M is for Mental Rehearsal


Peak performers spend many hours mentally rehearsing ways to achieve success. This is in addition to the fabled 10,000 hours spent doing purposeful practice.

Rehearsing situations properly goes beyond making a person feel stronger. It enables them to be fully present and use their strengths when it matters.

Looking back on your own life, when have you have successfully used mental rehearsal?

You may have been clarifying how to behave in job interview, how to manage a difficult situation, how to deal with challenges on an expedition or whatever.

What did you do during the mental rehearsal? How did you clarify the end goal? How did you practice the strategies for achieving success?

How did you anticipate dealing with potential difficulties? How did you then relax and make sure you were fully present during the actual situation?

If you wish, try tackling the exercise on this theme. This invites you to do the following things.

Describe a specific time when you used aspects of mental rehearsal to prepare properly for a situation.

Describe the specific things you did to use aspects of mental rehearsal for the situation.

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Some Background
About Mental Rehearsal

Charles Garfield wrote Peak Performers, a pioneering book published in 1987. The National Business Association produced a summary of his views on mental rehearsal in one of their newsletters.

Peak performers practice mental rehearsal. They rehearse, in their mind’s eye, any incident or event that is important to them. Mental rehearsal is a core capability of peak performers.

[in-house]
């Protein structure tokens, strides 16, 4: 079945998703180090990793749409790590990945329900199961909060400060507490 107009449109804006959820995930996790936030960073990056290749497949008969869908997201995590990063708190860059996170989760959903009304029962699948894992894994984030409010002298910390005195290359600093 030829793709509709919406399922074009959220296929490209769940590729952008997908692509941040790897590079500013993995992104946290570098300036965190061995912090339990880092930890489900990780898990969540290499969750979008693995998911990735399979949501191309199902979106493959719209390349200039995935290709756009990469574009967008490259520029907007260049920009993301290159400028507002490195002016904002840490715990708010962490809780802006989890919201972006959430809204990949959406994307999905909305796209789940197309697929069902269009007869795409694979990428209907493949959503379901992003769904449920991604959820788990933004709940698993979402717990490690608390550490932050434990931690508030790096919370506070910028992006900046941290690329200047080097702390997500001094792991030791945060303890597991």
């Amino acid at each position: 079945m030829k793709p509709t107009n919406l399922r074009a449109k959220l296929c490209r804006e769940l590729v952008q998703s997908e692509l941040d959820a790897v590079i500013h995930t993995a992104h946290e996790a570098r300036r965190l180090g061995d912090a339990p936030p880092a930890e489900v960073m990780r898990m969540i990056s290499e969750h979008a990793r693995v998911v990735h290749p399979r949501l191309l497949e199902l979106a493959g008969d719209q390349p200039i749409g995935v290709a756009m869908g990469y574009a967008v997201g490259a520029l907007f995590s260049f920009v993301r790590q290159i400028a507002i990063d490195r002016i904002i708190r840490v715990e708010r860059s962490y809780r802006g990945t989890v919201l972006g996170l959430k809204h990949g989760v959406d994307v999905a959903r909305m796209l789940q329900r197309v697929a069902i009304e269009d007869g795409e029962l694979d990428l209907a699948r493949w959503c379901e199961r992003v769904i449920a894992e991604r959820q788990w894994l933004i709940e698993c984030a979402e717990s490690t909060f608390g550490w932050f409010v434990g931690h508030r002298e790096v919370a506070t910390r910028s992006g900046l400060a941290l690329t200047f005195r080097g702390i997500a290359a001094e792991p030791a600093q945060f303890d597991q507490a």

Business executives can benefit by rehearsing specific events in the mind’s eye, including all those possible outcomes and possible surprises that can materialize.

This mental practice can build familiarity and boost confidence and self-esteem.

There are many approaches to mental rehearsal. Below is one framework. This involves people relaxing and working through the following steps.

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Here is another description of mental rehearsal from Scott Williams. He is Professor of Management at Wright State University and Executive Director of the Center for Innovation Management.

Mental rehearsal involves imagined, mental practice of performing a task as opposed to actual practice.

That is, when engaging in mental rehearsal, one imagines performing without having to actually do anything.

Many studies have found mental rehearsal to be successful at improving task performance and reducing stress.

As the cliché goes, ‘Practice makes perfect.’ Yes, practice is helpful, but perfect practice is clearly superior to repeated poor performance during practice.

Because mental practice is perfect practice, it is also a confidence-booster. Experiencing success increases confidence, even if that experience is imagined.

A limitation, of course, is that one also has to have a certain degree of knowledge and skill for performing the activity in order to be successful.

Mental practice should supplement other forms of skill development, not replace them.

For instance, role-playing effective listening skills and getting feedback on performances helps to develop those skills in ways that mental rehearsal cannot.

Nonetheless, mental practice assists the skill learning process and provides the extra edge for those who have reached sufficient levels of skill development.

You will have your own approach to mental rehearsal. If you wish, try tackling the following exercise on this theme.

This invites you to look ahead to a specific situation you may face in your personal or professional life. It then invites you to do the following things.

Describe the specific things you can do to use aspects of mental rehearsal to prepare properly before going into the situation.

Describe the specific benefits of using aspects of mental rehearsal to prepare properly before going into the situation.

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